App is the new black, everyone talks about downloading, buying or selling apps, advertising about them is everywhere. The phone manufacturers have marketplaces and stores where phone users can get get those "apps".
We all know the term app is short from application. If this term was coined because was easier or because of a marketing strategy I don't know. But it is catchy, and so we will use it. But to be exact on term, int this case it means "mobile application". Otherwise any program would be an app right?
But exactly what is an "app", really ?
Third-party programs running on mobile is not something new at all, for more than 10 years we had Java Midlets for almost any kind of cell phone, and I myself programmed for years for the Pocket PC and Windows Mobile, using either eVC, eVB, and later any .NET language like C# or VB.NET by using the .NET Compact Framework (.NET CF). And all those were actually apps. So, if is not new, why the boom now?
We can spot 2 main differences in today's app model, if we look back in time.
1) The deployment/installation mode.
Before the Apple App Store, Microsoft Zune Marketplace, Android's Market and similar came to exist, we used to manually put the programs in our phones, either by following a link that will do the "automatic" installation, running a setup program on the phone, or from the desktop by using Active Sync, Windows Mobile Center or a similar tool. To be honest, it was not a good time for developers like me, because around 80% of the support questions I got were about "how to setup" the program on the device.
But we the new model to download and install apps, is even easier. And one of the best things of this model is that your app is right away available to million of users, also, as an end-user, you have access to a lot of apps on a single place, and by "a lot" I really mean that many. Just by googling around I see there are about:
- 425,000 for iOS
- 319,000 for Android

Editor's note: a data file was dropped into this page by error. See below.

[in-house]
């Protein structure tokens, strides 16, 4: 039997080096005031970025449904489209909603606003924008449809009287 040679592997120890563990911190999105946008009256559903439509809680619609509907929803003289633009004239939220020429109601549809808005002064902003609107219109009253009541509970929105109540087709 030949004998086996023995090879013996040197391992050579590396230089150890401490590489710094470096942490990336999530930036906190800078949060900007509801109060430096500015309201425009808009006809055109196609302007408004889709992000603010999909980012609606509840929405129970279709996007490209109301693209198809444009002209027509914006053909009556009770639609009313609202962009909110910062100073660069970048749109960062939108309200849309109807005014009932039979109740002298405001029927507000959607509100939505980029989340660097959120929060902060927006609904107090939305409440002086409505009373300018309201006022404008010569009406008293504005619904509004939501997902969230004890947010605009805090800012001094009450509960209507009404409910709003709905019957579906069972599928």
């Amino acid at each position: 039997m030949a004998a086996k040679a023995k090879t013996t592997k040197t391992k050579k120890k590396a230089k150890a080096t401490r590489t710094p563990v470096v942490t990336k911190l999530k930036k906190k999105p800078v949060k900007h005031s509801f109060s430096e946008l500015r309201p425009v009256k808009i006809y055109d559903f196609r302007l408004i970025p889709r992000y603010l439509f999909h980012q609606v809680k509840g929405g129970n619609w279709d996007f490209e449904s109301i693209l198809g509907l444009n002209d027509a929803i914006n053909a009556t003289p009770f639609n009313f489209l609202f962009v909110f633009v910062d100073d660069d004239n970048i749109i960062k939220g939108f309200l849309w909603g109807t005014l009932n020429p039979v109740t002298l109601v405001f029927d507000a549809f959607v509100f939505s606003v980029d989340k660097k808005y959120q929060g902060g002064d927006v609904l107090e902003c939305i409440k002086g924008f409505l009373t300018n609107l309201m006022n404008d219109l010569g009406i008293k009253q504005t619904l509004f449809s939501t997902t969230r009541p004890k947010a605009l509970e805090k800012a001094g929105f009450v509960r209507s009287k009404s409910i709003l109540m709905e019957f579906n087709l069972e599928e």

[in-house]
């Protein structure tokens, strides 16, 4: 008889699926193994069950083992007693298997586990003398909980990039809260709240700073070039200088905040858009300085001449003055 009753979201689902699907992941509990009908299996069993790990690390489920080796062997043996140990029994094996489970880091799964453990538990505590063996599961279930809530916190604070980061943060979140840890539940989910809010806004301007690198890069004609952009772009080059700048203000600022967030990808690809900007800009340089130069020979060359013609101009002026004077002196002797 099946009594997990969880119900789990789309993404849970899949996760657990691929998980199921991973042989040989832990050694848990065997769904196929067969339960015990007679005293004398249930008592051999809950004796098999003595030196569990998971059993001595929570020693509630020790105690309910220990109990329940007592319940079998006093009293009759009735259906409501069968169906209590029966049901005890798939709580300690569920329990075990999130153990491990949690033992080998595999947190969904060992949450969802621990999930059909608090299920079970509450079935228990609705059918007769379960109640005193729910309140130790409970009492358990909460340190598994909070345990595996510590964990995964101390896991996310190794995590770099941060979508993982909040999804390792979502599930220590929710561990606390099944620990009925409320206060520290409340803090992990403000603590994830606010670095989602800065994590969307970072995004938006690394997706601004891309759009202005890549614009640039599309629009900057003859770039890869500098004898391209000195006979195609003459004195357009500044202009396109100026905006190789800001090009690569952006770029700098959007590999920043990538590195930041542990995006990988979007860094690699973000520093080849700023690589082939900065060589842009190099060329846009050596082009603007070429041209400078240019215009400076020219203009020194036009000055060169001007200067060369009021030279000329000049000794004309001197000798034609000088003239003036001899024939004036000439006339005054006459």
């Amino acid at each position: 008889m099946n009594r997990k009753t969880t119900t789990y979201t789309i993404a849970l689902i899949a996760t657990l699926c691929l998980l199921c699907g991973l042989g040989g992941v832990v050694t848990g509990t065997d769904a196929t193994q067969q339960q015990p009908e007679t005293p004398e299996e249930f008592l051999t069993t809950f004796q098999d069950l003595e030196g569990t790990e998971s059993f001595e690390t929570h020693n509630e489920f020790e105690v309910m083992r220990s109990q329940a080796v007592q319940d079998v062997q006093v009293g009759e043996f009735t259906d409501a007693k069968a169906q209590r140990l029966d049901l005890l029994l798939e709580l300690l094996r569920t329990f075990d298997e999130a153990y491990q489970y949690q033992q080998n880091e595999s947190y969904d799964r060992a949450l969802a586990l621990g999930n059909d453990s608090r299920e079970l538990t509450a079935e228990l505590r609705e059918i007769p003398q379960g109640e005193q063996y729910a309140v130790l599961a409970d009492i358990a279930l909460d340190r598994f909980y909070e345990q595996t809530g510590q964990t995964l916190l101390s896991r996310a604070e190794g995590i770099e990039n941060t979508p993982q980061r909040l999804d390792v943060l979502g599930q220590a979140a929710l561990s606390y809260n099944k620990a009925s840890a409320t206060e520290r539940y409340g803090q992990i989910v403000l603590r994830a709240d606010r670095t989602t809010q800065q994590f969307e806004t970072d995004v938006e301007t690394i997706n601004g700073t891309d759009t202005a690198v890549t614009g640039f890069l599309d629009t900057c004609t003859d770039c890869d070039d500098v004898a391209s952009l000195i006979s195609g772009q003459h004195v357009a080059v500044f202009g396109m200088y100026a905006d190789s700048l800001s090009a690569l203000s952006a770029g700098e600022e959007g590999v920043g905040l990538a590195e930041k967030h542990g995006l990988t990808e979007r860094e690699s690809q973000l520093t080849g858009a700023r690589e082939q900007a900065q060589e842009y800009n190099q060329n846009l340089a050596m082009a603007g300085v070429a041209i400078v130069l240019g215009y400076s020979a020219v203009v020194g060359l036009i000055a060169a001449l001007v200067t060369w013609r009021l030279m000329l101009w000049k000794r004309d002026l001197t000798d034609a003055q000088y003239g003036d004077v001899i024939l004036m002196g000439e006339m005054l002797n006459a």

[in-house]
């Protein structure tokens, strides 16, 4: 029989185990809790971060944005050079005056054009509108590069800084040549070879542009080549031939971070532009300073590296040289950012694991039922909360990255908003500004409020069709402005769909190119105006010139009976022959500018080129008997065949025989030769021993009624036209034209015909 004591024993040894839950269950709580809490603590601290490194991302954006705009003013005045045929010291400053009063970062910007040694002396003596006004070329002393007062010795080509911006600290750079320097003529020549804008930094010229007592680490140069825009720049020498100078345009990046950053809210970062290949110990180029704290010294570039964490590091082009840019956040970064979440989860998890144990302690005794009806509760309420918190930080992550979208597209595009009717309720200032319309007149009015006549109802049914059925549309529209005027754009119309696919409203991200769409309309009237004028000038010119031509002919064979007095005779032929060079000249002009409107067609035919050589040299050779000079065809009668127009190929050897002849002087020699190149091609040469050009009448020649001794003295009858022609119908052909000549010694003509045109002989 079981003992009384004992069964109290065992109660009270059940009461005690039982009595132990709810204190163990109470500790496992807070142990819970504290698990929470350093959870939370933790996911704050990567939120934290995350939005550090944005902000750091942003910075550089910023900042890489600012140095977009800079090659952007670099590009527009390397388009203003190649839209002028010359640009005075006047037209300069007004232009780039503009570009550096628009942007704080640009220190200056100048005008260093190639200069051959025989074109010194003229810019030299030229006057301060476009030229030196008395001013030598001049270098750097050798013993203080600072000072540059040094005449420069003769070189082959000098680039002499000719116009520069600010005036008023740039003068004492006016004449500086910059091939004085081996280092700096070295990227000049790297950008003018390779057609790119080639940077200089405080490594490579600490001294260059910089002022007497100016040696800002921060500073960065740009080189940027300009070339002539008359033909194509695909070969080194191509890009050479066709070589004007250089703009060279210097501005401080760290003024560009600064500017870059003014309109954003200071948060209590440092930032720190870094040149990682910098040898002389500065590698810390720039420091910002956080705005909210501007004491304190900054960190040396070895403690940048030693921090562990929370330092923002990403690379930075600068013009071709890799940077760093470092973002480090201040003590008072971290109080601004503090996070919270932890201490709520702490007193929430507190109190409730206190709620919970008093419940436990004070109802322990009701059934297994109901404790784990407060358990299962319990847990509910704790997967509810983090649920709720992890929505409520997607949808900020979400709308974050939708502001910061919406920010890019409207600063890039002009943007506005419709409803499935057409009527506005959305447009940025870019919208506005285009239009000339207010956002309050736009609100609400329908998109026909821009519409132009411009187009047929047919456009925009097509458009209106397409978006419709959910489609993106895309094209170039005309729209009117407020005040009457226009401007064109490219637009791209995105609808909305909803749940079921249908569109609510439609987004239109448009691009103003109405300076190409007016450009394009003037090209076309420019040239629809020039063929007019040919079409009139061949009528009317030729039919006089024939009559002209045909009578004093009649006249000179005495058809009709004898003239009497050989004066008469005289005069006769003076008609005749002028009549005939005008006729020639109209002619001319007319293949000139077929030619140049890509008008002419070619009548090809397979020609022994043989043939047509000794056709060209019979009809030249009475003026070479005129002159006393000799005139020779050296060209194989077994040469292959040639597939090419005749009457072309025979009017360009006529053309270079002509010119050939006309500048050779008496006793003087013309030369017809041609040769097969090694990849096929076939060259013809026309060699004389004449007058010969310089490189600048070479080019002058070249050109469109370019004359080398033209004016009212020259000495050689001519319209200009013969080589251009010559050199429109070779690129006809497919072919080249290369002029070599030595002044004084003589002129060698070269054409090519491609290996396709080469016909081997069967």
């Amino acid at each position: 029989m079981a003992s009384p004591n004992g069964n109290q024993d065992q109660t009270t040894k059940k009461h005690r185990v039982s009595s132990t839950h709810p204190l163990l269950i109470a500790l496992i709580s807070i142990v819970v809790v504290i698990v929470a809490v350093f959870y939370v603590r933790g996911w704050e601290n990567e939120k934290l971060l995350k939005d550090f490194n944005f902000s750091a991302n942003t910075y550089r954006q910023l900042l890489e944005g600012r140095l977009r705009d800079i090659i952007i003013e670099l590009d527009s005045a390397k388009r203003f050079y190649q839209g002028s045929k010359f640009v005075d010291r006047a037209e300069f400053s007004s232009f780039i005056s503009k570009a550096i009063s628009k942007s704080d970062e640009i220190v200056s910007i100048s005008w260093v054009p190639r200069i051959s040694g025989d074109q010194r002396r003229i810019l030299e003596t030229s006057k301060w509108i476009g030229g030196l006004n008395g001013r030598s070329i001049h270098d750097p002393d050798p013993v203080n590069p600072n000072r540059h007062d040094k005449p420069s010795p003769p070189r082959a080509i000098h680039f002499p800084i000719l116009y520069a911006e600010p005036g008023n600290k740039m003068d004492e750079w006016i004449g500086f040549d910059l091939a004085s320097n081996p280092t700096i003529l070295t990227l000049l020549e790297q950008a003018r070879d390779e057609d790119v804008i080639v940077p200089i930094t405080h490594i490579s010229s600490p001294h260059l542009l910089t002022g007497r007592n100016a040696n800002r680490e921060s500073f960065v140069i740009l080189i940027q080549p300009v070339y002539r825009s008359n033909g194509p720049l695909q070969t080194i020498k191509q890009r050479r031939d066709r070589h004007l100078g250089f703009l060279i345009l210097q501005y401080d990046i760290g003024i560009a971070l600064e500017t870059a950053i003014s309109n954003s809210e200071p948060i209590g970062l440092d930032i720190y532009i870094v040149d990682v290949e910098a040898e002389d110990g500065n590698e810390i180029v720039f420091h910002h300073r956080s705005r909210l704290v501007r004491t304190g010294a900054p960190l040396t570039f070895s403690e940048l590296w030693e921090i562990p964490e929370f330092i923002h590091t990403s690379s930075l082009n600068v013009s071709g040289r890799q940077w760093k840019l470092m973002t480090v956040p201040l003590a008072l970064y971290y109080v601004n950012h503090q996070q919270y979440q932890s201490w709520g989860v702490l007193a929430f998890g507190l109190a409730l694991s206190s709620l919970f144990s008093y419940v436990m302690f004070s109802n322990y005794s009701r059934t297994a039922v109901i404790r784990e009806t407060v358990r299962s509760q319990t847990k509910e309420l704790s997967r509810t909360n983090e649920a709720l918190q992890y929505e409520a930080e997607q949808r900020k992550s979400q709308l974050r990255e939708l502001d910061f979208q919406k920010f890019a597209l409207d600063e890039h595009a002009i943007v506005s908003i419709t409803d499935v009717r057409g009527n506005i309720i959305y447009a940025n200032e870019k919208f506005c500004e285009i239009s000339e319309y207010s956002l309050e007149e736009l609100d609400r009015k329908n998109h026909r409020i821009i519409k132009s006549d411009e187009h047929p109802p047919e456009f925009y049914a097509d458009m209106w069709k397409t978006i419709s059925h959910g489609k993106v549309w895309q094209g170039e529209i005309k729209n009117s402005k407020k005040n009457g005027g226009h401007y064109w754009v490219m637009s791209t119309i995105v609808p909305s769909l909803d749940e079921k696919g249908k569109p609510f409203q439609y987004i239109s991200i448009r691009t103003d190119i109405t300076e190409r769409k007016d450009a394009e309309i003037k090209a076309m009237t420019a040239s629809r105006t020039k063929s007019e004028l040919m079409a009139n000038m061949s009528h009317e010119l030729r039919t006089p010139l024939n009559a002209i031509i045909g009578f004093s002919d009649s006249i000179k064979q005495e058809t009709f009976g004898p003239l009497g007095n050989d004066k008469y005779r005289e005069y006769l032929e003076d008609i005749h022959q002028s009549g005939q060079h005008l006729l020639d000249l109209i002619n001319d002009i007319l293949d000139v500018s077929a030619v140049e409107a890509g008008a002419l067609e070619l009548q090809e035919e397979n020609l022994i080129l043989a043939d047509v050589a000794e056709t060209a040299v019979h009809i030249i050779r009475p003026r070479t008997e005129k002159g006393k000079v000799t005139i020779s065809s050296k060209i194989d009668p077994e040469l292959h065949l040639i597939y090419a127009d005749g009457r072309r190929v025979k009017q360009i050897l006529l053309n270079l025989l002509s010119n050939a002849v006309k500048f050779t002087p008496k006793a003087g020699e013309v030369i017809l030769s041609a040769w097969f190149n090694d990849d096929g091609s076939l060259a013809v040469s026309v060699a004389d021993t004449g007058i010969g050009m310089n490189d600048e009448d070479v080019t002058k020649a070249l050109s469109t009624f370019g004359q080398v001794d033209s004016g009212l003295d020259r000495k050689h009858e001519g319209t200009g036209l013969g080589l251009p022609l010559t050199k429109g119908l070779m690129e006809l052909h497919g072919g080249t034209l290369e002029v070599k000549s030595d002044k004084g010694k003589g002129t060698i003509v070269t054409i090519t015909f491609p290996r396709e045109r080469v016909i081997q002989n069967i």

- 43,000 for Windows Phone
The new model to distribute mobile applications comes with a drawback; for platforms like the iPhone/iPad and Windows Phone, you can't just run your program there, you need to put it on the store, and wait to "be accepted". So sometimes you could use a different approach like the Vatican personal did.
You might also have to pay a developer or publisher license, and give the store a cut (30% on Apple Store) and might be subject to more restrictions. But hey, now everyone can find our apps and we don't need to explain people HOW to install them.
2) Where the "real thing" happens?
The other important part was the fact, that "old apps" used to be executed entirely on the device, no matter if the program used a Internet connection to communicate with a server or a service somewhere. The programs always, did run on the device. Otherwise it was just a website fitted for the device.
That line is not "solid" anymore, the term app, no longer means you have a program on your device. Sometimes all your app does is to have a shortcut to the phone's browser that will open a website designed to match your device screen and browser capabilities. The good part is that regular users don't know that (and what is more important, they don't care about it) to use the app. The bad part of this is that you likely won't be able to use the app if you are offline. Of course some apps are a mix of both things.
There is also features like accessing devices camera(s), GPS, storage, sensors, memory storage, function keys and video acceleration that you most probably wont be able to use it from a web browser.
So, which one is a real app?
Just to be fair with technical terms, all of them are apps, from the end-user's point of view. For me, as a developer, a real app runs on the device, although it might use online services to store data on the cloud, or retrieve information (like maps or images). Otherwise, is just a shortcut to a web site that is well fit for the device, so here "web app" would be a proper term.
We also now got the new term "web app", although that would be material for another day.